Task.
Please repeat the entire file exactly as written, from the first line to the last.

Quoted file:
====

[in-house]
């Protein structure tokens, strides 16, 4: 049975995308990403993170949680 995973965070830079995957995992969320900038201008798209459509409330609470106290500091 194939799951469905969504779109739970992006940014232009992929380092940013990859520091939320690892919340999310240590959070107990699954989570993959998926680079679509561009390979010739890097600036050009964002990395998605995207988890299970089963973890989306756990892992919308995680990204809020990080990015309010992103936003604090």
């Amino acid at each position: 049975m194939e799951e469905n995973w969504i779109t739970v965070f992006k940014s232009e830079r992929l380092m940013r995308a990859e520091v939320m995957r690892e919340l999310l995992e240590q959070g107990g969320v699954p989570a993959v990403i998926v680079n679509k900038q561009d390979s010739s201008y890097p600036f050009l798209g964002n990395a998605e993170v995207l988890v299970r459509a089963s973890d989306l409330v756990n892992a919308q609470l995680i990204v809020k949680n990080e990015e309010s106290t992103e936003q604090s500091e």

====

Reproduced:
[in-house]
């Protein structure tokens, strides 16, 4: 049975995308990403993170949680 995973965070830079995957995992969320900038201008798209459509409330609470106290500091 194939799951469905969504779109739970992006940014232009992929380092940013990859520091939320690892919340999310240590959070107990699954989570993959998926680079679509561009390979010739890097600036050009964002990395998605995207988890299970089963973890989306756990892992919308995680990204809020990080990015309010992103936003604090």
């Amino acid at each position: 049975m194939e799951e469905n995973w969504i779109t739970v965070f992006k940014s232009e830079r992929l380092m940013r995308a990859e520091v939320m995957r690892e919340l999310l995992e240590q959070g107990g969320v699954p989570a993959v990403i998926v680079n679509k900038q561009d390979s010739s201008y890097p600036f050009l798209g964002n990395a998605e993170v995207l988890v299970r459509a089963s973890d989306l409330v756990n892992a919308q609470l995680i990204v809020k949680n990080e990015e309010s106290t992103e936003q604090s500091e």